Cevese silk will be featured in the Cooper Hewitt's upcoming exhibition "Scraps."

NEW YORK — Looking to bring Silicon Valley together with Hudson Valley, Li Edelkoort is forging ahead with plans for the first New York Textile Month in September.

More than a citywide, multi-institutional effort meant to inform the public about the depth and advancement in textiles, the event signals a more forward way of thinking about the sector that is geared toward increased production. The New School’s Parsons School of Design and the Cooper Hewitt Smithsonian Design Museum have partnered for New York Textile Month. At a press event Monday, trend forecaster Edelkoort, who joined The New School as Dean of Hybrid Studies last fall, said, “The reason we wanted to do this between museums and education is to make the general public more au courant and understanding of what textiles are.”

Noting how The Met’s new “Manus x Machina: Fashion in the Age of Technology” exhibition “entirely about making” is attracting large crowds, Edelkoort said, “It’s not an old-fashion crowd but all sorts of people who are interested in this process. In society, there is a real new interest in materialization, possibly as the counterbalance of the virtual world. In philosophy, there is actually a very important strain mostly from Eastern Europe, called New Materialism, [based on the belief] that matter is a very important component of life.”

This fall The New School will open a 35,000-square-foot “making center” at its West 13th Street location where designers from an array of disciplines will work together to develop futuristic prototypes that are geared to bolster local and international production. With the U.S.’ resurgence in craft and high-tech production, smart textiles will be able to be produced closer to major city centers, Edelkoort said. Interestingly, the health care industry is generating the most innovation for textiles, as evidenced by a surgical mesh netting for the heart and a lacelike biodegradable bandage. She added, “In the U.S., there is a big, big expectancy that engineered fibers will almost be like an Internet with a great deal of research under way in several universities, in the government and with the U.S. Army to work with more revolutionary materials.”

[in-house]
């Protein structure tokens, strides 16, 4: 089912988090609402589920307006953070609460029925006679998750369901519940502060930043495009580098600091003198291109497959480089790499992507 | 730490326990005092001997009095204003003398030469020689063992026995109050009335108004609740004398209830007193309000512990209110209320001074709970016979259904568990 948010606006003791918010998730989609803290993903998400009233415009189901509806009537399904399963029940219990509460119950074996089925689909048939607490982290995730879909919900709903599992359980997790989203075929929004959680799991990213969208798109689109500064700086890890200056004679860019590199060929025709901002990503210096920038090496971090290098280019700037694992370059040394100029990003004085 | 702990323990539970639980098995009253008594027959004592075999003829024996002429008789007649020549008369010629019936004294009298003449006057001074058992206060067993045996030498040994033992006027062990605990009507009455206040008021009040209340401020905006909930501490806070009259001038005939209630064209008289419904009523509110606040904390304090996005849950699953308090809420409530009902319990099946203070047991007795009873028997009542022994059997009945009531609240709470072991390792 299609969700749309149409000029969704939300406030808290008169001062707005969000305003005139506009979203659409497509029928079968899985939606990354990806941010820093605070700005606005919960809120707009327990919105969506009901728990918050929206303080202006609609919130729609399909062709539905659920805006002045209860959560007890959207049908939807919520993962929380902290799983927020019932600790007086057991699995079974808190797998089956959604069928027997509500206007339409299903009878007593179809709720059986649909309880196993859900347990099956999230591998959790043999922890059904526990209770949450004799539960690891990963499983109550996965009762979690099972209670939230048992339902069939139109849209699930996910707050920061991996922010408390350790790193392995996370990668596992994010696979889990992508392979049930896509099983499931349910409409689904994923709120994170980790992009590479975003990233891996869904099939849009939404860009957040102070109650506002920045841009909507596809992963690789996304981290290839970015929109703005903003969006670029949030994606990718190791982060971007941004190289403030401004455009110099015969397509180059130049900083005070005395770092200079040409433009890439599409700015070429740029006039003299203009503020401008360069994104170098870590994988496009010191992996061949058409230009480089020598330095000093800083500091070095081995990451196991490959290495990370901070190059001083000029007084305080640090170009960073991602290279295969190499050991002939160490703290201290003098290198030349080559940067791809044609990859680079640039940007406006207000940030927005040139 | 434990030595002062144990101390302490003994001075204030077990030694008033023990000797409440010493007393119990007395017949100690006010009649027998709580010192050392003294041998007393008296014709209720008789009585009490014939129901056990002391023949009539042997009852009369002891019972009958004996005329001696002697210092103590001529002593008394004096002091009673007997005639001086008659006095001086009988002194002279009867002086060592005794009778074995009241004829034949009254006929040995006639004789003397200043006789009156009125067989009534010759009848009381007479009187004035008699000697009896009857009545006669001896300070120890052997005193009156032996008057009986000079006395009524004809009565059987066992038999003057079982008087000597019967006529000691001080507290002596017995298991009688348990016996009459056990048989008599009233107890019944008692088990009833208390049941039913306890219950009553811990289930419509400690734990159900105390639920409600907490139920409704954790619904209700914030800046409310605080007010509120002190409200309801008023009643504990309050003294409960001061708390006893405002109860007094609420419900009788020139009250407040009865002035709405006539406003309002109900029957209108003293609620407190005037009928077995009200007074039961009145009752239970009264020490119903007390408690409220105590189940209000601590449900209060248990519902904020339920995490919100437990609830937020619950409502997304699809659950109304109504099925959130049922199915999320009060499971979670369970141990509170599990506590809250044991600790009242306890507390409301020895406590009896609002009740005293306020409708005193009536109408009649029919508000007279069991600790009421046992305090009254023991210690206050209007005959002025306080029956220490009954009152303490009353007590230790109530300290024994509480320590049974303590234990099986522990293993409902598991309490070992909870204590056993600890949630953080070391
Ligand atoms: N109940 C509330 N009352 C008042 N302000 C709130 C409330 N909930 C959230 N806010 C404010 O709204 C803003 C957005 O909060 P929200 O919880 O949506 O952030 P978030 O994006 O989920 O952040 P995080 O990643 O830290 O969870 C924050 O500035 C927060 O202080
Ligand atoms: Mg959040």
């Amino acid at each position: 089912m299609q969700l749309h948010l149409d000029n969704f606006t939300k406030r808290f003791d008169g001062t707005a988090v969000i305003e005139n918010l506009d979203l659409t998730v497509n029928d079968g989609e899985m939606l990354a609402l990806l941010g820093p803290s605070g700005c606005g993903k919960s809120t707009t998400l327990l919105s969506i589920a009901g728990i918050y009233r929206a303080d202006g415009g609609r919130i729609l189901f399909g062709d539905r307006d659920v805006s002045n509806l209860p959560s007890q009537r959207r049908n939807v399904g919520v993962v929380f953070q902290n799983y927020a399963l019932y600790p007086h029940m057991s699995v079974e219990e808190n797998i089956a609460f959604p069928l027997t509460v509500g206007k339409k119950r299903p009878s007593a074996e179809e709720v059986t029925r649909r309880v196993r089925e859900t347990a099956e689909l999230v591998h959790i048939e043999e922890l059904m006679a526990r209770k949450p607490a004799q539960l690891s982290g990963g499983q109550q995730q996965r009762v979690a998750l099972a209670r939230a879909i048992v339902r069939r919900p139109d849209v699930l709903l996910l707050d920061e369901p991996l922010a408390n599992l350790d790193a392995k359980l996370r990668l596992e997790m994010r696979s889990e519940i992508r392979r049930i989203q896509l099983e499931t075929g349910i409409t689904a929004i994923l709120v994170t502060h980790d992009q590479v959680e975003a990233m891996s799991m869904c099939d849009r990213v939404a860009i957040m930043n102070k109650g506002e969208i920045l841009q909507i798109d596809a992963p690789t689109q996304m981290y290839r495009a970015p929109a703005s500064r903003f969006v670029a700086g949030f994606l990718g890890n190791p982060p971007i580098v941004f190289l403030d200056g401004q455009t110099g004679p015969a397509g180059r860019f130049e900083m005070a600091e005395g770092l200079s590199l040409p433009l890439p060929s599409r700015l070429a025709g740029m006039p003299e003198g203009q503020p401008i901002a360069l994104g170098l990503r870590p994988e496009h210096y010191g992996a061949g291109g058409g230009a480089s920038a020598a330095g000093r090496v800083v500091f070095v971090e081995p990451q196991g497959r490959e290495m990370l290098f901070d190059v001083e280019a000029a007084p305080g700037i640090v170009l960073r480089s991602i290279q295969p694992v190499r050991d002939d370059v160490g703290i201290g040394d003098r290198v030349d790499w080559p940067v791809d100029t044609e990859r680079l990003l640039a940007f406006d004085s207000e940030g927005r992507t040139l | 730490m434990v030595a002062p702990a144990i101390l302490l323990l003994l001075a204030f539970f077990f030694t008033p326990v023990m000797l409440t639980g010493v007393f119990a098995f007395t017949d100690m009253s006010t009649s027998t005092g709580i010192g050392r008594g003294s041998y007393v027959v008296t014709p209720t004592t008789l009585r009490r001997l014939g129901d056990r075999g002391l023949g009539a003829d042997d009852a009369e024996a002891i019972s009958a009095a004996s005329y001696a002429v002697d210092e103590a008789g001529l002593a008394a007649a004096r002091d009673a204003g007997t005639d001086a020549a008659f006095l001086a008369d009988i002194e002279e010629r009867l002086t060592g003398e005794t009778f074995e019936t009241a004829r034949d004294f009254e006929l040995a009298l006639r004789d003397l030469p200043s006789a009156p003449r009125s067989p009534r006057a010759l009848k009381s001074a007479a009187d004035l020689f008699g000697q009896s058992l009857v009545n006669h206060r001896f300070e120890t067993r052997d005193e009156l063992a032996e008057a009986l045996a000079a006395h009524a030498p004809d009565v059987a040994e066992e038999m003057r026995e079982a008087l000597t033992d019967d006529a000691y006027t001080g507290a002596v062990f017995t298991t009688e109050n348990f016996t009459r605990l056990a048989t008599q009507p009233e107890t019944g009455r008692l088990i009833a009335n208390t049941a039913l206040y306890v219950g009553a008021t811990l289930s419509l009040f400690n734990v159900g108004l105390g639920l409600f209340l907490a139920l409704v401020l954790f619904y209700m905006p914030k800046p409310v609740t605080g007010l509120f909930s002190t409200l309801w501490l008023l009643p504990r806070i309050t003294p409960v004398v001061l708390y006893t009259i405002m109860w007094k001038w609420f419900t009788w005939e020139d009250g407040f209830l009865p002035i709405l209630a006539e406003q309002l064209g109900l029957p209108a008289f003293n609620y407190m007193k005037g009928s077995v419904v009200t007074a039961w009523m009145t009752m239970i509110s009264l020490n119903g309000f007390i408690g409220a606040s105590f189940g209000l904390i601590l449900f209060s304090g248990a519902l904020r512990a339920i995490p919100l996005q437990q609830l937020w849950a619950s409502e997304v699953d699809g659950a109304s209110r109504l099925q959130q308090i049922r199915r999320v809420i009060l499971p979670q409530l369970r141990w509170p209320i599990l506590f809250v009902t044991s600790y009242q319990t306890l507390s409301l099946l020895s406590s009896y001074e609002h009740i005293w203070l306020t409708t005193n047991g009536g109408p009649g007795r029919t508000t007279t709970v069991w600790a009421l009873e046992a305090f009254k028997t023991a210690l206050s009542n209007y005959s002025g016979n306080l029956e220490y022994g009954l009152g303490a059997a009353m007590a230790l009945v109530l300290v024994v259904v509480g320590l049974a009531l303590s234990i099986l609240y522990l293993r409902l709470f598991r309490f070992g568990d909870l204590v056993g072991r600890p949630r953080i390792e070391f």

Rem Koolhaas’ partner Petra Blaisse is working on a project to decompose solar cells so that they become hard matter that can be placed in curtains, said Edelkoort, adding, “This is where the future seems to be going — soften the techno debate and embed smart technology in something human.”

At Monday’s event, Parsons School of Design’s executive dean Joel Towers said the school is developing a master’s program for textiles. Andrew Rosen, a champion of local production and advancements in manufacturing, will deliver the Marvin Traub lecture at Parsons in September and the school’s MFA Fashion Design and Society will show at Milk Studios during NYFW.

Textile Month will coincide with New York Fashion Week in September, with the intent of making it a yearly gathering. In addition to the Cooper Hewitt’s “Scraps: Fashion, Textiles and Creative Reuse” and the Museum of Art & Design’s “Crochet Coral Reef,” the Neue Galerie’s upcoming fall exhibition will feature three Klimt-inspired garments designed by Han Feng. The High Line will have an outdoor screening of a film about textiles, Saks Fifth Avenue will lead a select group of media on a textiles-focused tour of its flagship and the Brooklyn Museum is creating an app to lead visitors to textiles in its collection.

The Brooklyn Museum recently discovered 15 boxes in it  archives of textiles printed in New York City in the Twenties and Thirties including some from Elsa Schiaparelli, who made them “on the side to make some money,” Edelkoort said. To try to help find a benefactor for this collection, the New York Textile Month site will feature a different sample from the collection each day of the month — in order to say, “This happened in New York – Let’s make it happen again.”

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